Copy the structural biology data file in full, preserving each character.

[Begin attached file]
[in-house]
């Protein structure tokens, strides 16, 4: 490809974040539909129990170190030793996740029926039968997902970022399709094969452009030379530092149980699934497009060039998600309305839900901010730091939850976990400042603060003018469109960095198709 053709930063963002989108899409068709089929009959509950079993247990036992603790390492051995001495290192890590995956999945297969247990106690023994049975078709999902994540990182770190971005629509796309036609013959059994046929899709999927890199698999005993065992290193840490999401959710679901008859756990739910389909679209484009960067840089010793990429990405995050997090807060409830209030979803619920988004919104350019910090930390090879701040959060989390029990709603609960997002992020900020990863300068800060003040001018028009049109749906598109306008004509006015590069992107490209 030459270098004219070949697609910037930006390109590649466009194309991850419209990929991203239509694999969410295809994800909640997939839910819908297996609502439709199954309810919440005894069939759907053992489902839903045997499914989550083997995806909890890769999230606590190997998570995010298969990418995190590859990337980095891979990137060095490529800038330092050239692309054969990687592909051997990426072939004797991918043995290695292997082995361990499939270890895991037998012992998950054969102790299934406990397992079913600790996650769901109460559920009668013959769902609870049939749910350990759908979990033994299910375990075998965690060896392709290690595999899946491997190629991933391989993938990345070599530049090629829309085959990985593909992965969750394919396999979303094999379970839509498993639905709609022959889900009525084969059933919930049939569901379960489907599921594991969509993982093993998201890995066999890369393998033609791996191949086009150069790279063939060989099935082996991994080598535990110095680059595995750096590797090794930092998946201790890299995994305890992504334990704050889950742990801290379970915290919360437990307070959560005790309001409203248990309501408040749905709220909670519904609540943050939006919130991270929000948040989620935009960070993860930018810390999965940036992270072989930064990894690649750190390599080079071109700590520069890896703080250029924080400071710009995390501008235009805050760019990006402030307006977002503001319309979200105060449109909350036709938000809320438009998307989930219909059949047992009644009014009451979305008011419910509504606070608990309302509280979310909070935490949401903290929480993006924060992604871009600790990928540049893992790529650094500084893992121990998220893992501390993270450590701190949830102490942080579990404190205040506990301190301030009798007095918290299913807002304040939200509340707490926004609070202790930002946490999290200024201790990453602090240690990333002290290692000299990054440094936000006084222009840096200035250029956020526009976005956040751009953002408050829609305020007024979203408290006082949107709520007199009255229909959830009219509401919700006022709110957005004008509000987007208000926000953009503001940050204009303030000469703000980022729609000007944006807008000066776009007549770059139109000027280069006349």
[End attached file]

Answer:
[in-house]
């Protein structure tokens, strides 16, 4: 490809974040539909129990170190030793996740029926039968997902970022399709094969452009030379530092149980699934497009060039998600309305839900901010730091939850976990400042603060003018469109960095198709 053709930063963002989108899409068709089929009959509950079993247990036992603790390492051995001495290192890590995956999945297969247990106690023994049975078709999902994540990182770190971005629509796309036609013959059994046929899709999927890199698999005993065992290193840490999401959710679901008859756990739910389909679209484009960067840089010793990429990405995050997090807060409830209030979803619920988004919104350019910090930390090879701040959060989390029990709603609960997002992020900020990863300068800060003040001018028009049109749906598109306008004509006015590069992107490209 030459270098004219070949697609910037930006390109590649466009194309991850419209990929991203239509694999969410295809994800909640997939839910819908297996609502439709199954309810919440005894069939759907053992489902839903045997499914989550083997995806909890890769999230606590190997998570995010298969990418995190590859990337980095891979990137060095490529800038330092050239692309054969990687592909051997990426072939004797991918043995290695292997082995361990499939270890895991037998012992998950054969102790299934406990397992079913600790996650769901109460559920009668013959769902609870049939749910350990759908979990033994299910375990075998965690060896392709290690595999899946491997190629991933391989993938990345070599530049090629829309085959990985593909992965969750394919396999979303094999379970839509498993639905709609022959889900009525084969059933919930049939569901379960489907599921594991969509993982093993998201890995066999890369393998033609791996191949086009150069790279063939060989099935082996991994080598535990110095680059595995750096590797090794930092998946201790890299995994305890992504334990704050889950742990801290379970915290919360437990307070959560005790309001409203248990309501408040749905709220909670519904609540943050939006919130991270929000948040989620935009960070993860930018810390999965940036992270072989930064990894690649750190390599080079071109700590520069890896703080250029924080400071710009995390501008235009805050760019990006402030307006977002503001319309979200105060449109909350036709938000809320438009998307989930219909059949047992009644009014009451979305008011419910509504606070608990309302509280979310909070935490949401903290929480993006924060992604871009600790990928540049893992790529650094500084893992121990998220893992501390993270450590701190949830102490942080579990404190205040506990301190301030009798007095918290299913807002304040939200509340707490926004609070202790930002946490999290200024201790990453602090240690990333002290290692000299990054440094936000006084222009840096200035250029956020526009976005956040751009953002408050829609305020007024979203408290006082949107709520007199009255229909959830009219509401919700006022709110957005004008509000987007208000926000953009503001940050204009303030000469703000980022729609000007944006807008000066776009007549770059139109000027280069006349």